Zappos Vintage

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I recently bid for a project with Zappos.com, and they provided a unique test. Provide UI mockups that meet the following requirements:

- Displays an image of a product
- Displays basic product data (price, color, size options, etc.)
- Allows a user to add the item to their cart
- Allows a user to review the item

As a result, I did two variations (the first is rebounded). I noticed couture.zappos.com was recently launched, so I went for a vintage variation and kept with the shoe theme (it wasn't required), but in 2027.

My future assumptions were:
- Faster download speeds, mean higher resolution work and quality video. I hope for Japan internet speeds in the States.
- This generation will be immersed in touch environments; websites will focus on touch features as a mainstay, without losing traditional mouse users or disabled users
- Less http://en.wikipedia.org/wiki/Skeuomorph in the paper and book sense, but still there for architectural and clothing pieces, as this generation will use less printed and noted paper
- Shorter attention spans in general; although most people will probably not be comfortable recording video and audio still, it will become more common and integrated in everyday life. Video recording will be included even more in basic devices, as it mostly is already.

Some of my hopes were:
- 3D digital printers become the norm; using material cartridges, users can produce products at home. Kindle for shoes.
- Apple makes a razor thin, color e-ink, halo HD future of the iPad: iDepth. Using Zappos iDepth app, you can measure your foot size at home, and compare the look of the shoe to your clothing.
- Keeping with the idea of Zappos Couture as a spinoff, the site is minimalist compared to the traditional Zappos site, and flavored to the audience. I'm made bad attempts at putting 2011 slang dropped into phrases, and mashup of future companies (shipping checkouts would be USPS-UPS and Fedex), but urban dictionary wasn't helpful:).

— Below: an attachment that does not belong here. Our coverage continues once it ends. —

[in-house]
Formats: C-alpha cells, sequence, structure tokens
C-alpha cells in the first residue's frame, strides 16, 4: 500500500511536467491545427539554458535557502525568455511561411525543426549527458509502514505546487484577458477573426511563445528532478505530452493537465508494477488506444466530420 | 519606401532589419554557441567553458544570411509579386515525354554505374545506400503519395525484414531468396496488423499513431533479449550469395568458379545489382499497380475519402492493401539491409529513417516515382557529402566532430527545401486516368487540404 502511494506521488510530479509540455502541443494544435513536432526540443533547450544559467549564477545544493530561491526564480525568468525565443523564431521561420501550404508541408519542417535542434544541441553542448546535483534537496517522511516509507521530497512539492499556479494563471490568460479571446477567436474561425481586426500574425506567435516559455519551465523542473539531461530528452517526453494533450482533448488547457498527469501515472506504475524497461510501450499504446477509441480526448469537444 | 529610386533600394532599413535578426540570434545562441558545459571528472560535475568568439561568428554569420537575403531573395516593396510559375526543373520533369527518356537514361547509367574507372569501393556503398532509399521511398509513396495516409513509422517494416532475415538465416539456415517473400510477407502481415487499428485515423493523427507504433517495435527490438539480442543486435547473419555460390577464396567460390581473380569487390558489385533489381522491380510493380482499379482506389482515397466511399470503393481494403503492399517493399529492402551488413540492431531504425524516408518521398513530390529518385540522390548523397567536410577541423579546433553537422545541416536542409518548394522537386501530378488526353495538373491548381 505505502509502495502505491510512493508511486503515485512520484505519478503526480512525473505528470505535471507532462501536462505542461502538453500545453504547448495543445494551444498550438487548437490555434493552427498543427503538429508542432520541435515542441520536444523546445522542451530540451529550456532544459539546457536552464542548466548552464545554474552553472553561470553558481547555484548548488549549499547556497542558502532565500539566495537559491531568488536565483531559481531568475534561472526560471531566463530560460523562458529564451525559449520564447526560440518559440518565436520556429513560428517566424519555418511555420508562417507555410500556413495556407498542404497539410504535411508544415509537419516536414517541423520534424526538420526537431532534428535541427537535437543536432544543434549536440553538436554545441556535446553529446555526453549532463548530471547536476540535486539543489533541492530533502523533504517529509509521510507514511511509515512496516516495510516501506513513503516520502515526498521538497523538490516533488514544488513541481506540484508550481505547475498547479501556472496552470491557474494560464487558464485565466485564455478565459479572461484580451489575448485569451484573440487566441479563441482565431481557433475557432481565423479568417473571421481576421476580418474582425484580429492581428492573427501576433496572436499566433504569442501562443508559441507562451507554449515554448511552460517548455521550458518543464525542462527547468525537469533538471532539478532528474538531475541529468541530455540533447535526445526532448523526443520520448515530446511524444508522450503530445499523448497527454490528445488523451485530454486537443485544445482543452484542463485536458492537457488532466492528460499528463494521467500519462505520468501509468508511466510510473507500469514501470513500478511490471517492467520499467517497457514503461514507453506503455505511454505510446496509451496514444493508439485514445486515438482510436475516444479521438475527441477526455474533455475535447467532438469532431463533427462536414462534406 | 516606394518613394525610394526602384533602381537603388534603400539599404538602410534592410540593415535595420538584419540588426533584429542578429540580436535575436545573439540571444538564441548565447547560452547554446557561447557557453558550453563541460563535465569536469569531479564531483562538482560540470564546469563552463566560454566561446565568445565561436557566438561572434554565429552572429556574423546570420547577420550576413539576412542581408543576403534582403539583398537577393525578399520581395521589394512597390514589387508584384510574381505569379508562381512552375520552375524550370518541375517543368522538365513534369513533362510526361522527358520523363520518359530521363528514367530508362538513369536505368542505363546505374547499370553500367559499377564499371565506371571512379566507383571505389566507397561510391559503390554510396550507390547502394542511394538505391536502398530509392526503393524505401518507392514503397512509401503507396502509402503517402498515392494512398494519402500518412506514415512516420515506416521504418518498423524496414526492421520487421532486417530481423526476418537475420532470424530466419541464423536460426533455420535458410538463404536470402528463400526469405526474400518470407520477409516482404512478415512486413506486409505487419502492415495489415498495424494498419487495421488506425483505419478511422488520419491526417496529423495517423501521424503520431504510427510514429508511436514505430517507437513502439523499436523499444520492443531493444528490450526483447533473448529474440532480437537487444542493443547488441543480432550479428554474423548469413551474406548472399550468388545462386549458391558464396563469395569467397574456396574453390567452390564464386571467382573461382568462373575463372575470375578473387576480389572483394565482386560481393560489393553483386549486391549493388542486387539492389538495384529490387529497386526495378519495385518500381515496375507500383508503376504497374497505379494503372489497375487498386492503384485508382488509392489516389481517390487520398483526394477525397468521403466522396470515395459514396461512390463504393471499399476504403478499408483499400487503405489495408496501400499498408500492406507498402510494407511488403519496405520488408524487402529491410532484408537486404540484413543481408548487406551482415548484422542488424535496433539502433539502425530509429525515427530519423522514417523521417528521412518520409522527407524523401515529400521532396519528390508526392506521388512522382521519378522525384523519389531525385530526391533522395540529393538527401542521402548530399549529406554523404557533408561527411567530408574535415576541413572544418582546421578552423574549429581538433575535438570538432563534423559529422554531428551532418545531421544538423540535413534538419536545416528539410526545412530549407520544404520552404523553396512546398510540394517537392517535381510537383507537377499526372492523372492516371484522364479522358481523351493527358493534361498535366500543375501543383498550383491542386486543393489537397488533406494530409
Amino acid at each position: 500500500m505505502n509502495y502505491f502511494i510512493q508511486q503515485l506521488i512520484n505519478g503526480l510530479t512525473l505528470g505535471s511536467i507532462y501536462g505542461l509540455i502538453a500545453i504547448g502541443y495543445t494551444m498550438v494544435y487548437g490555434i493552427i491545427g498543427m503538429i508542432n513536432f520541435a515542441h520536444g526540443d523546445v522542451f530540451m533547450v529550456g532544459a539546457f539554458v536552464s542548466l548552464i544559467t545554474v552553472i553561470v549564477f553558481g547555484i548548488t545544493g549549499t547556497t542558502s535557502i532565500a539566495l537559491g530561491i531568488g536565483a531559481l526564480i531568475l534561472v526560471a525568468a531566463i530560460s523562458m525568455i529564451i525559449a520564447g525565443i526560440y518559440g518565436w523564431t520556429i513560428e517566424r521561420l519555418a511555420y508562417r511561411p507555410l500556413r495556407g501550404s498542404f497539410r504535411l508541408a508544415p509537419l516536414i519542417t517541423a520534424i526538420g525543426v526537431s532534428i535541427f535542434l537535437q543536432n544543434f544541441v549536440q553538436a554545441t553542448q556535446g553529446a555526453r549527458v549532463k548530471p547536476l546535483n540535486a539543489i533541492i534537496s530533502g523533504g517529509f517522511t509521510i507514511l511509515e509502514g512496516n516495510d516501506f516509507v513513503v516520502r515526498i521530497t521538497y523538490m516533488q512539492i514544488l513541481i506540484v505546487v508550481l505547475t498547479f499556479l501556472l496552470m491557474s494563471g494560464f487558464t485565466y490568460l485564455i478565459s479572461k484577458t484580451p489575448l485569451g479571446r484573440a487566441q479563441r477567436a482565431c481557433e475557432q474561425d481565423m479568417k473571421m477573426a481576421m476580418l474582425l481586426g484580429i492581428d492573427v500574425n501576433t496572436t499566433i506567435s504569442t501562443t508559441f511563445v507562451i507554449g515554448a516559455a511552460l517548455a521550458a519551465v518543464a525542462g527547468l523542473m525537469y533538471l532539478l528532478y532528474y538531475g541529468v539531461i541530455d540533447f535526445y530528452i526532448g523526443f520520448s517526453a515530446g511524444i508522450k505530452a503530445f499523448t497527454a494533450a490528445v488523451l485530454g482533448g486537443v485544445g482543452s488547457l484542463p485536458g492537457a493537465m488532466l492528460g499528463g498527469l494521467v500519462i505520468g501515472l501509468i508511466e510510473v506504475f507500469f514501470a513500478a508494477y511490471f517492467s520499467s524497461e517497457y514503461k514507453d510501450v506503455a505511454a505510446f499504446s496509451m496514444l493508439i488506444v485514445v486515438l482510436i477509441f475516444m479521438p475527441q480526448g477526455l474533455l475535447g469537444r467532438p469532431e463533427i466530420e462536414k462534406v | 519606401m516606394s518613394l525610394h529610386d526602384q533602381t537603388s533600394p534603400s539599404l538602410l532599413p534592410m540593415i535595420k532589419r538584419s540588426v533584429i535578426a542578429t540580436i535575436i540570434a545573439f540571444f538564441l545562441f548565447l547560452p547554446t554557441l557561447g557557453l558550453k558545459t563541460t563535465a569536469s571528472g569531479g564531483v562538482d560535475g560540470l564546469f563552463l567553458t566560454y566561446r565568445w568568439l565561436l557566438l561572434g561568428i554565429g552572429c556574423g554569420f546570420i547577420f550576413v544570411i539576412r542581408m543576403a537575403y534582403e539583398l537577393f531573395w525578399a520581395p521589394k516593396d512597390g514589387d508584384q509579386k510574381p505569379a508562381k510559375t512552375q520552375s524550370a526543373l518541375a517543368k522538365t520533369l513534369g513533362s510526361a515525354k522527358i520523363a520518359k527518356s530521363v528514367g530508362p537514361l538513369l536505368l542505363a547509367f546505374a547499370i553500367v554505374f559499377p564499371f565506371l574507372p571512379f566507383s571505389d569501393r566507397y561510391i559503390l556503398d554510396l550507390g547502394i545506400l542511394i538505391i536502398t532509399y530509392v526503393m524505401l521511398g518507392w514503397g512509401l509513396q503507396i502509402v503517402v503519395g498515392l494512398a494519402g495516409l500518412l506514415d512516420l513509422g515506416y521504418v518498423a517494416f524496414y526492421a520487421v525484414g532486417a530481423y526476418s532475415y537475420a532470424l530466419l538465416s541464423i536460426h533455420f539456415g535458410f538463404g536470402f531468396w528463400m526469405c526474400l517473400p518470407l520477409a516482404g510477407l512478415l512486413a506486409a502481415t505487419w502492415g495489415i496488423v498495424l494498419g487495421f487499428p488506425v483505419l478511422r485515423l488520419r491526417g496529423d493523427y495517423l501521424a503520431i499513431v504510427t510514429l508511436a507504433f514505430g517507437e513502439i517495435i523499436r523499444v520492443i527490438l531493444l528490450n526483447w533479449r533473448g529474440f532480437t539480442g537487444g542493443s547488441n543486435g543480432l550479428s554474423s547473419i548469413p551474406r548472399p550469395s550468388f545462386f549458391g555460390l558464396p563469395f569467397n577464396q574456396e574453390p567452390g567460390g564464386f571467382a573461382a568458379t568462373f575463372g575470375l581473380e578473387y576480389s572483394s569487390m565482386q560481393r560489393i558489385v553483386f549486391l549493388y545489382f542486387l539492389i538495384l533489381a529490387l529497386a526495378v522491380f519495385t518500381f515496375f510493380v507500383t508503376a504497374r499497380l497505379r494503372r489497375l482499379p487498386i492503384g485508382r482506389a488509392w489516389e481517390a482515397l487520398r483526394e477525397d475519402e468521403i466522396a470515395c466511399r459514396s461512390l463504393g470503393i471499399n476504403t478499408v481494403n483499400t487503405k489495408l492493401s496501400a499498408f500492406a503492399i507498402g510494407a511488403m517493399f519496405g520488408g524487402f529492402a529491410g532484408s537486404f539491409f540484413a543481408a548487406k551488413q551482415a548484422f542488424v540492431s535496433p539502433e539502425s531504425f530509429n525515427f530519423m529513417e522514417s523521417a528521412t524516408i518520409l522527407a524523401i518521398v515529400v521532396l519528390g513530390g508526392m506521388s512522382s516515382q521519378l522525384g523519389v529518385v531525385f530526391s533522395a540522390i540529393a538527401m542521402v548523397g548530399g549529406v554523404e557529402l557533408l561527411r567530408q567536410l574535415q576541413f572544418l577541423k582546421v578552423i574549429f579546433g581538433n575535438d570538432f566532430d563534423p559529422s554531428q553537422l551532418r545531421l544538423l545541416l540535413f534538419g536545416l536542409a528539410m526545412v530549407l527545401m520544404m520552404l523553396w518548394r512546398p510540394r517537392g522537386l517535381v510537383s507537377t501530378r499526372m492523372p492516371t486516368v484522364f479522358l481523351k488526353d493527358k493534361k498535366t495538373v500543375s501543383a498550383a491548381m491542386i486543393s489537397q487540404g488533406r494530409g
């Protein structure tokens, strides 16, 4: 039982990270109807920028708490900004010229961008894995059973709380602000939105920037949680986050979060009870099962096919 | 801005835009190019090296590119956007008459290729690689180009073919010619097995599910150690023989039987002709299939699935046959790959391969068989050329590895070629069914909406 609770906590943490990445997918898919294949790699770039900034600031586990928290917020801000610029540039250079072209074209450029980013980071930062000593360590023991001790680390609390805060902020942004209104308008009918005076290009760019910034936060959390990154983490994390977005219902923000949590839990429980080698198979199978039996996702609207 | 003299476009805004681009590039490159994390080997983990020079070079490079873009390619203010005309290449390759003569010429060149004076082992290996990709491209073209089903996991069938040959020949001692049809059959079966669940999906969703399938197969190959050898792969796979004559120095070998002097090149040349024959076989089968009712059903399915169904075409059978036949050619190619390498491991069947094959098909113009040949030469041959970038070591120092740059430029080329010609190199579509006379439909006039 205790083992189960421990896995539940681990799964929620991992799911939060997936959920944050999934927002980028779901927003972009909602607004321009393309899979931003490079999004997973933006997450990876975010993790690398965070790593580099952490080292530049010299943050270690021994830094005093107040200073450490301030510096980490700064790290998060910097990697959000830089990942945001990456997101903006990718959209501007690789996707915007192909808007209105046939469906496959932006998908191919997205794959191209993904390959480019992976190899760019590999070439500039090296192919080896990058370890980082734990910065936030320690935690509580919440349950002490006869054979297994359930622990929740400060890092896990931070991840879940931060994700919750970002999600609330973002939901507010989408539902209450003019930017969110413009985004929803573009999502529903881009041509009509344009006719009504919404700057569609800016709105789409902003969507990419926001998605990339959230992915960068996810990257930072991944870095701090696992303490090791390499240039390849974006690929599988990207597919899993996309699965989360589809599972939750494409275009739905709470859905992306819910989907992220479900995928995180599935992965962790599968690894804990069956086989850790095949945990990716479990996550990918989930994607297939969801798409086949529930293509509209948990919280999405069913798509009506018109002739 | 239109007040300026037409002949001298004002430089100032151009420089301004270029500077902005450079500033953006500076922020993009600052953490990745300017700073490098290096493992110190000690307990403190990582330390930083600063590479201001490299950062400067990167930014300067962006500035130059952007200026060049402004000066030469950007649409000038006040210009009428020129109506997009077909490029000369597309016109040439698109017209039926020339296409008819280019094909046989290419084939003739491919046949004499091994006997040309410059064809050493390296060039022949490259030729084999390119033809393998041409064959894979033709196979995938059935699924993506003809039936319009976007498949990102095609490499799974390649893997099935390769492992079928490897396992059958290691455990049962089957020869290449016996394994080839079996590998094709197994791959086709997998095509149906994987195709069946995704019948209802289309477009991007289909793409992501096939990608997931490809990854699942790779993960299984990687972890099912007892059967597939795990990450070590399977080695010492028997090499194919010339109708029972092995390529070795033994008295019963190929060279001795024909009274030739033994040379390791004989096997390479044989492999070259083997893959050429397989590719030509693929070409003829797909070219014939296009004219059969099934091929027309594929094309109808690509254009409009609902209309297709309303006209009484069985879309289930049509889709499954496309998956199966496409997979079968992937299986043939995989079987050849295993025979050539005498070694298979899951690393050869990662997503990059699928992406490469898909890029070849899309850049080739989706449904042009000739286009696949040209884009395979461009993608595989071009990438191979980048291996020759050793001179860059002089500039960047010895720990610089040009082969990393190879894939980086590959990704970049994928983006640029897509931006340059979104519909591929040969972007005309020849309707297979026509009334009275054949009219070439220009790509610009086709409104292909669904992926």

Everything would be touch sensitive: sliding your finger over the shoe would fly through various views, including pinch events that zoom throughout the page and bring up contextual menus for video (in general though, I'd imagine drop downs as I designed may not be necessary in that fashion, but worth exploring more). And, of course, all via html7 and css5... no need for flash. Considering matrix style, technical computer systems are always Hollywood's vision of the future but never really feel like the future, I just went for human fun.

Unfortunately I did not receive the project, although they liked this concept... so much so I worry I'll see a Vintage Zappos in the future:). However they were adamant before the project: "And, just in case you're curious, you will retain all of the intellectual property to the designs you create for this challenge."

The final design in mockup included a home page where you could pick products not only by traditional methods, but by decade. The structure of each page would stay the same, but the design would mirror that period (sketches included Atari style art for late 70's, etc).

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